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Resource Center
Conflict of Interest in KPMG's Drafting Of Karnataka’s Forest Plan And Coal India’s Vision Plan, Activists Say 
November 04, 2018

The Karnataka Forest department has asked KPMG, the global financial consultanc

 
Is India Trying to Subdue Kashmir Through Religious Tourism? 
July 17, 2018
The Indian state under the increasing influence of Hindu nationalism is using Hindu pilgrimage sites..
 
“Aswachh Bharat” marks Amarnath yatra 
July 15, 2018

Tourism and Plastic: Exploring the Contours 

June 04, 2018
The threat that plastic poses to the health of the planet has been raising alarm bells for some time..
 
As Women, Are We Really Economically Empowered A view from the point of view of Tourism 
April 10, 2018

Do we enjoy the same quality of life as our male counterparts? How can we, when the figures of women..

 
JLR-The New Attraction
September 18, 2015
 
JLR—The New Attraction


http://www.frontline.in/other/travel/jlrthe-new-attraction/article7603461.ece?utm_source=RSS_Feed&utm_medium=RSS&utm_campaign=RSS_Syndication
 
18 September 2015

Ravi Sharma: FOR years, Karnataka’s tourism mainstay at all leading international trade fairs was heritage, culture and architecture. But at the World Travel Market 2013 conferences and interactions, an unexpected theme was showcased—wildlife, along with nature and adventure tourism. This coincided with Conde Nast Travellers’ October 2013 issue hailing Kabini as India’s next big safari destination. Karnataka’s wildlife terrain and eco-tourism in general, and the entity promoting it, the Jungle Lodges & Resorts (JLR), caught the attention of the global travel industry, with leading tour operators implying that wildlife could now become the backbone of tourism’s future in Karnataka and would be the platform to expand its product portfolio. The JLR, created in 1980, has promoted eco-tourism, adventure tourism and enchanting wildlife destinations in Karnataka.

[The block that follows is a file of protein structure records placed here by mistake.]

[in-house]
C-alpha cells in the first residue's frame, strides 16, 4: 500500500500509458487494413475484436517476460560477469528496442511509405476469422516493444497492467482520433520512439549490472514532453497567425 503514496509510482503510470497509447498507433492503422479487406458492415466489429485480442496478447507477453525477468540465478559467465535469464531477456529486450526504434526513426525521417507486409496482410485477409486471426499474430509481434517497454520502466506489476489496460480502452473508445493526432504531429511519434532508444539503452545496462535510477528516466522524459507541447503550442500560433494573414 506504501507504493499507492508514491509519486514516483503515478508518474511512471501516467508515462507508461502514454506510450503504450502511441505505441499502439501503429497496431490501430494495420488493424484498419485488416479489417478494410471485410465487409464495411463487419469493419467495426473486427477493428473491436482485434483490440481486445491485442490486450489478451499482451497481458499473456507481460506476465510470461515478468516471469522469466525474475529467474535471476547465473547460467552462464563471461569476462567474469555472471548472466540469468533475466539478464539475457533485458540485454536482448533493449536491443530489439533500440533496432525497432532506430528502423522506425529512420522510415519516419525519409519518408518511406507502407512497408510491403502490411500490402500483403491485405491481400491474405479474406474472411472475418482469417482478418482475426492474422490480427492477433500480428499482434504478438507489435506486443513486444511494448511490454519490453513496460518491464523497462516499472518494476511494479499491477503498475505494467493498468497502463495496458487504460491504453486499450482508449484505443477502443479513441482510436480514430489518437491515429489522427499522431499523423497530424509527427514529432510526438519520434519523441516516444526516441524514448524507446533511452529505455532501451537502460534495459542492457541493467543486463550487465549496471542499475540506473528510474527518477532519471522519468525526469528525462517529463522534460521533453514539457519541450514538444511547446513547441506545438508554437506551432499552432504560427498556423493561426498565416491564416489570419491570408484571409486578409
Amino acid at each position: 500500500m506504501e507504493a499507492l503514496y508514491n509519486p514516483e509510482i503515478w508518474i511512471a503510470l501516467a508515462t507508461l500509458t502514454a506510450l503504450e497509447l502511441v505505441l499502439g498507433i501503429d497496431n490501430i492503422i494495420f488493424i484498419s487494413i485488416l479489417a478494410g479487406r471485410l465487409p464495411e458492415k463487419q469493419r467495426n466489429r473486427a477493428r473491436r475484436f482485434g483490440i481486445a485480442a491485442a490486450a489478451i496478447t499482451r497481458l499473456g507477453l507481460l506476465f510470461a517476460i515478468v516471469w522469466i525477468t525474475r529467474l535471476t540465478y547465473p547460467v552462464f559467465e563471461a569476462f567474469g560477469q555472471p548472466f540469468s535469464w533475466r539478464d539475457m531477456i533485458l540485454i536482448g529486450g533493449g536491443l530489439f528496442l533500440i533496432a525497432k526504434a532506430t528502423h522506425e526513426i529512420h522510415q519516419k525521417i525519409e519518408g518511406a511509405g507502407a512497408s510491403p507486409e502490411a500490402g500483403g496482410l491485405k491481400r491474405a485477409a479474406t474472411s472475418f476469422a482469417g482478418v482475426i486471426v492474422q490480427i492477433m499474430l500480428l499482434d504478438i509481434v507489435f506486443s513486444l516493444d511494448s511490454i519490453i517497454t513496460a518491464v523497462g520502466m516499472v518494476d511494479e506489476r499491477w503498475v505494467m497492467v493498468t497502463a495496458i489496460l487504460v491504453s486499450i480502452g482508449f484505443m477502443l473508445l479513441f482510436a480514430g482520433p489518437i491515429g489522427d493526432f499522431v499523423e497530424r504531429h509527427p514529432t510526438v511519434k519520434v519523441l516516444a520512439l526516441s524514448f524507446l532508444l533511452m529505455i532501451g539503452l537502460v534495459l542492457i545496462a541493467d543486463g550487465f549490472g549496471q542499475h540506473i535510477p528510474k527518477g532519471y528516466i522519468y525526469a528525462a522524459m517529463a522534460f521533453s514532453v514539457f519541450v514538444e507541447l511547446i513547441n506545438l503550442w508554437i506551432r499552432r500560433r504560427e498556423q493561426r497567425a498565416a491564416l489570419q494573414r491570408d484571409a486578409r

Working closely with the Forest Department (which continues to be a shareholder), the JLR runs 18 properties across national parks, wildlife sanctuaries and the coast—with a footprint across the entire Western Ghats, from Castle Rock in the north to Shivamogga and Mangaluru in the south—making it India’s largest and most popular chain of resorts in wildlife and eco-tourism. The JLR is planning to start the “Great Kanara Trail” soon. It also provides consultancy services to other State governments for promotion of eco-tourism, and trains naturalists and guides.

Commenting on the efficiency and popularity of the JLR resorts, its Managing Director Vijay Sharma said the corporation made a pre-tax profit of Rs.12 crore on a revenue of Rs.52 crore, “but being an extension of the Forest Department it is not profit that motivates us. We strongly believe in responsible tourism and operate well within our carrying capacity, given the sensitive areas we operate in”.

Although angling, which was a popular sport in the JLR’s Bheemeshwari Fishing & Nature Camp and the Galibore Nature Camp (where masher weighing over 45 kilogram were routinely caught and released into the river) has been banned since November 2013, Bheemeshwari continues to be the second highest revenue earner among JLR’s properties. The JLR has plans to set up resorts at Belagavi, Apsarkonda (near Honnavar) and Ottinani (near Kundapura).